Multi-City Look at OPEB Funding

As touched upon by our Brief this week the Pew Center for the States looked at the funding of retiree health care in 61 cities. The data, which reflects fiscal year 2009, shows how much money the city is required to put in (ARC), how much they actually put in, the total liability, and the percentage at which the other post-employment benefits (OPEB) are funded.

Let’s start with the last point first. It was only a few years ago that cities were required by accounting standards to begin showing an actuarial statement on OPEB, and there is no requirement to pre-fund or set aside assets for OPEB the way things are done for pensions. That’s why only 23 cities of the 61 showed a greater than zero balance in terms of percent funded. Los Angeles was the highest at 55% and Denver was close behind at 51%.

Total liability ranged from a high of $73 billion in New York City to $3 million in Cheyenne. Eighteen other cities besides New York had OPEB liabilities of $1 billion or more.

Several cities-including Charlotte, Little Rock, Phoenix, and Virginia Beach-paid in more than 100% of what was required under the terms of the annual required contribution.

One city that was not included in the measurement? Our very own Pittsburgh, PA. It takes OPEB measurements every other even year (2008, 2010, 2012); in 2008 its total (unfunded, as there are no assets set aside) liability was $359 million and by 2010 it had climbed to $488 million. In 2009 it was required to pay in $29 million but put in 70% of that ($20 million).

Sizing up City Council

The Pew Charitable Trusts just released a comparative study of city councils in 15 U.S. cities, the focus being Philadelphia where the Trusts’ Philadelphia Research Initiative is based. The study covers a wide range of cities: from New York, with a population of 8.3 million and 51 council members to our own Pittsburgh with 311 thousand and nine council members.

There are multiple opportunities for classification and grouping of the data. There are five cities with no at-large council seats (Los Angeles, New York, San Diego, Chicago, and Pittsburgh) and one with no district seats (Detroit); four cities have a professional manager as their chief executive/administrative officer (Phoenix, San Jose, Dallas, and San Antonio) while the remainder are mayor-council cities; only four have fewer than ten total seats (Pittsburgh, San Diego, Detroit, and Phoenix); likewise only four cities have population-per-seat of less than 50k people (Boston, DC, Baltimore, and Pittsburgh); seven cities have no term limits (Pittsburgh, Baltimore, Boston, Chicago, Detroit, Philadelphia, and DC); and all councils represented 1 percent or less of all general fund expenditures.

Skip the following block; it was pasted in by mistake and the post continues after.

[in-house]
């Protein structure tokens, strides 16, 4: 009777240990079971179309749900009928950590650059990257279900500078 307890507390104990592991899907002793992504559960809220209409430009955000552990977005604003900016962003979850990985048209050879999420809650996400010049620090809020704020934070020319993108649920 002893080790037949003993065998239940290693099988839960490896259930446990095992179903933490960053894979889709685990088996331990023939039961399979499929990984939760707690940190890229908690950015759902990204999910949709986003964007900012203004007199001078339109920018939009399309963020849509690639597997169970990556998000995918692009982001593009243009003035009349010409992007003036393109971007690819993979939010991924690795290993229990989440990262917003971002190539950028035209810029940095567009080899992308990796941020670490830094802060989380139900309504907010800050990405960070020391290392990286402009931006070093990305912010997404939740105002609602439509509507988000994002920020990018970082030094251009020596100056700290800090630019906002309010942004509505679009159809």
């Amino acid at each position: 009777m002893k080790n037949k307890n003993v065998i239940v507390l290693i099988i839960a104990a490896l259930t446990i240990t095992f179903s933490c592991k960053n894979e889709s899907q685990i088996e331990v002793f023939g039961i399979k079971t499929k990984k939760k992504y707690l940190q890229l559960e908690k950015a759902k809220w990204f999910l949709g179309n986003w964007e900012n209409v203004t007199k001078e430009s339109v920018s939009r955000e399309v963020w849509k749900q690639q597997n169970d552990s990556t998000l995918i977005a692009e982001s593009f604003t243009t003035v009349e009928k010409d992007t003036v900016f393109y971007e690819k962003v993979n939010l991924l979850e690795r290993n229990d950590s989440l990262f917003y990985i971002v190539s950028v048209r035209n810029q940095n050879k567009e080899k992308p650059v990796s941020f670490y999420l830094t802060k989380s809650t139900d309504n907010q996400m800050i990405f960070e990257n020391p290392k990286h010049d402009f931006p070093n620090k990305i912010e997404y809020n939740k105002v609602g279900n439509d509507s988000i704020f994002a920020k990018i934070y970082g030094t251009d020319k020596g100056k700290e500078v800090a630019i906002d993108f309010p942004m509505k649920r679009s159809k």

The study found that Pittsburgh is quite frugal on spending attributable to council functions: $225k per council seat, $6.52 per resident. Los Angeles, DC, and Detroit exceeded or approached $1.5 million on the first measure, and DC tallied a staggering $32.41 on the per resident measure, more than twice that of the next closest city (Detroit at $14.53).

An interesting measure to examine with the Pew data is the ratio of employees on each city council to elected council member. Pittsburgh is shown to have 33 "council employees" including the 9 elected members. That means there are 24 non-elected staff members, or 2.6 staffers per 1 council member. This was second lowest in the 15 city sample with Dallas at 1.4/1.

The average for the group is 6.7/1. Here’s where the shocking numbers come in: San Diego at 10.6/1, New York at 11.2/1, and DC again topping the list at 14.2/1. The nation’s capital city has 13 elected council members and 185 staffers. Keep in mind that U.S. House members, with districts that approach 700k people, are allowed to hire 18 staff members and up to 4 part-timers. How has the situation in DC’s city council been able to exist?